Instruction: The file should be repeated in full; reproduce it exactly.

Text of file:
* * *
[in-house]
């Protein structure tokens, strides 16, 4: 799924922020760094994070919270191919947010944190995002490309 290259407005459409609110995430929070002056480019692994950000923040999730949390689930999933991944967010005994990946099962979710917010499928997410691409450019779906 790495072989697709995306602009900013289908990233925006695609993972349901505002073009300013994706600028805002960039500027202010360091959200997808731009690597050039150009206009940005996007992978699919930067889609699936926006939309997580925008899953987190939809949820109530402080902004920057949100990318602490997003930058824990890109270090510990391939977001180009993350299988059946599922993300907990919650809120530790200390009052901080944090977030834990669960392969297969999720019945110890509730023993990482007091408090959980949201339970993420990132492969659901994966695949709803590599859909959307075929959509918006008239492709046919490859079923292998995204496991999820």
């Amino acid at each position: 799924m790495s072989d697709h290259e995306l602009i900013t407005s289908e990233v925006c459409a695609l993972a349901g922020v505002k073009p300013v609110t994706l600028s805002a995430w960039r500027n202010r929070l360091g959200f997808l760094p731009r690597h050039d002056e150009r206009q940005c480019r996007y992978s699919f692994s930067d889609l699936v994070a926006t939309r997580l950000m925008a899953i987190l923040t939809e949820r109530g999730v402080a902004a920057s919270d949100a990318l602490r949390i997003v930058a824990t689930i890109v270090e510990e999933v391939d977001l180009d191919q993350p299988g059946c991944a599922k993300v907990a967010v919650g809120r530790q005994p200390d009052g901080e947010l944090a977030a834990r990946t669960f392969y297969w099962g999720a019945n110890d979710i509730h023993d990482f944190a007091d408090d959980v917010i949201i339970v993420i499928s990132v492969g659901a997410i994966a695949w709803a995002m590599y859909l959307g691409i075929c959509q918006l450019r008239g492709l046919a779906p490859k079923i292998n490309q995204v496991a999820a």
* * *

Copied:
[in-house]
């Protein structure tokens, strides 16, 4: 799924922020760094994070919270191919947010944190995002490309 290259407005459409609110995430929070002056480019692994950000923040999730949390689930999933991944967010005994990946099962979710917010499928997410691409450019779906 790495072989697709995306602009900013289908990233925006695609993972349901505002073009300013994706600028805002960039500027202010360091959200997808731009690597050039150009206009940005996007992978699919930067889609699936926006939309997580925008899953987190939809949820109530402080902004920057949100990318602490997003930058824990890109270090510990391939977001180009993350299988059946599922993300907990919650809120530790200390009052901080944090977030834990669960392969297969999720019945110890509730023993990482007091408090959980949201339970993420990132492969659901994966695949709803590599859909959307075929959509918006008239492709046919490859079923292998995204496991999820």
């Amino acid at each position: 799924m790495s072989d697709h290259e995306l602009i900013t407005s289908e990233v925006c459409a695609l993972a349901g922020v505002k073009p300013v609110t994706l600028s805002a995430w960039r500027n202010r929070l360091g959200f997808l760094p731009r690597h050039d002056e150009r206009q940005c480019r996007y992978s699919f692994s930067d889609l699936v994070a926006t939309r997580l950000m925008a899953i987190l923040t939809e949820r109530g999730v402080a902004a920057s919270d949100a990318l602490r949390i997003v930058a824990t689930i890109v270090e510990e999933v391939d977001l180009d191919q993350p299988g059946c991944a599922k993300v907990a967010v919650g809120r530790q005994p200390d009052g901080e947010l944090a977030a834990r990946t669960f392969y297969w099962g999720a019945n110890d979710i509730h023993d990482f944190a007091d408090d959980v917010i949201i339970v993420i499928s990132v492969g659901a997410i994966a695949w709803a995002m590599y859909l959307g691409i075929c959509q918006l450019r008239g492709l046919a779906p490859k079923i292998n490309q995204v496991a999820a």